Many people undergoing an aesthetic procedure believe the doctor performing the procedure is a board certified plastic surgeon. Just because a doctor advertises a cosmetic procedure does not mean the doctor is qualified. Unfortunately, In most states, any licensed medical doctor is legally allowed to perform any procedures including plastic surgery without certification, and they are increasingly doing so, according to Dr. Peter B. Fodor.
As a result of the decline in insurance reimbursements many doctors are trying to find other ways to increase their income. Many are attracted to cosmetic procedures because they can set their own fees and are paid directly by the patients. The result is an onslaught uncertified medical doctors from ER doctors, internists and dentists to gynecologists and ophthalmologists opening medical spas and clinics offering non-surgical and even surgical cosmetic procedures.
“In my practice, redo surgery represents about 50 percent of the surgeries I perform,” said Dr. Fodor. Many of my colleagues report a significant increase in “redos” as a consequence of unskilled people performing cosmetic procedures that demand training and experience. In many cases damage has been done and, unfortunately, not all patients can be improved upon significantly enough to justify another operation.
“Many of my redo patients divulge that they have failed in their research when they selected their initial plastic surgeon and now, and as a result they are paying the price. Just as in playing tennis, other sports or music, it is not the racquet, musical instrument that plays the primary role in the quality of the performance; it is the person in control that matters the most.”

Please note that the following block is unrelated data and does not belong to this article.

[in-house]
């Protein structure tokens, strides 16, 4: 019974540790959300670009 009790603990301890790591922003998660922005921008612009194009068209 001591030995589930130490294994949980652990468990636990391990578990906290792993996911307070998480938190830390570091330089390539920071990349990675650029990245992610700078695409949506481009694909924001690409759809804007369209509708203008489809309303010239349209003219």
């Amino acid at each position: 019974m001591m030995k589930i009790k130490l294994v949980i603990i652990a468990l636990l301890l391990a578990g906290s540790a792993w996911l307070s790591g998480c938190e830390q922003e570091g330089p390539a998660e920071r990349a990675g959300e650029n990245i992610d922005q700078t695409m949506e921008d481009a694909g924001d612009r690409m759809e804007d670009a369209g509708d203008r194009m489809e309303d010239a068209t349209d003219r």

Dr. Fodor insists that women should adopt a “Buyer Beware” attitude when it comes to plastic surgery.
“Many people spend more time and energy getting quotes, recommendations, or opinions about an appliance they want to purchase than they do when choosing a plastic surgeon with whom they will have, in many cases, a life changing surgical procedure. Performing the due diligence required may be time-consuming but it is well worth the effort.”
Watch Renee’s account of botch surgery in the two clips below. The interviewed aired Wednesday.
Dr. Peter Fodor - American Health and Beauty
February 12, 2013
A Scarless Breast Reduction?
Breast reduction surgery has a very high patient satisfactory rating; however, most women want to avoid large surgery incision scars
Although there are many revolutionary, non-surgical skin tightening devices on the market today, none of them are effective yet for breast reduction or lifting. Traditional breast reduction surgery typically leaves scarring around the areolas, then in an upside down "T shape" from the bottom of the areola down to a horizontal scar under the crease of the breast.
Who is the ideal patient for liposuction of the breast? Dr. Fodor states, "the young woman with good skin quality, no stretch marks and normal thickness because the thicker the dermis the better the skin shrinks."